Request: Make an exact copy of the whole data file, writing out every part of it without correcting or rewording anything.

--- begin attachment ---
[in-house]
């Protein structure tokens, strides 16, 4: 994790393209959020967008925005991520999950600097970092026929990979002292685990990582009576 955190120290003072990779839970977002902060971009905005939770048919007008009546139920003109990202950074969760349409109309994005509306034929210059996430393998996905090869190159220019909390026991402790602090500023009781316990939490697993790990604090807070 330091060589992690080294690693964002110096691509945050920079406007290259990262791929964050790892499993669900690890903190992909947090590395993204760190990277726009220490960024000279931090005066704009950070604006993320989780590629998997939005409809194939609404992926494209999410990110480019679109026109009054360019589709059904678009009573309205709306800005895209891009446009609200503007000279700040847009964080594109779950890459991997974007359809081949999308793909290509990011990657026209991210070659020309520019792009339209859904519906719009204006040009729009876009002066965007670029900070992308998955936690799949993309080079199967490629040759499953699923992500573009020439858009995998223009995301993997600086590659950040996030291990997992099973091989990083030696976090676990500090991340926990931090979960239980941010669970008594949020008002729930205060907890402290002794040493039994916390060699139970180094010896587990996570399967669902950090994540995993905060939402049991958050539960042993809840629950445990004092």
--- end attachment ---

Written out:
[in-house]
């Protein structure tokens, strides 16, 4: 994790393209959020967008925005991520999950600097970092026929990979002292685990990582009576 955190120290003072990779839970977002902060971009905005939770048919007008009546139920003109990202950074969760349409109309994005509306034929210059996430393998996905090869190159220019909390026991402790602090500023009781316990939490697993790990604090807070 330091060589992690080294690693964002110096691509945050920079406007290259990262791929964050790892499993669900690890903190992909947090590395993204760190990277726009220490960024000279931090005066704009950070604006993320989780590629998997939005409809194939609404992926494209999410990110480019679109026109009054360019589709059904678009009573309205709306800005895209891009446009609200503007000279700040847009964080594109779950890459991997974007359809081949999308793909290509990011990657026209991210070659020309520019792009339209859904519906719009204006040009729009876009002066965007670029900070992308998955936690799949993309080079199967490629040759499953699923992500573009020439858009995998223009995301993997600086590659950040996030291990997992099973091989990083030696976090676990500090991340926990931090979960239980941010669970008594949020008002729930205060907890402290002794040493039994916390060699139970180094010896587990996570399967669902950090994540995993905060939402049991958050539960042993809840629950445990004092």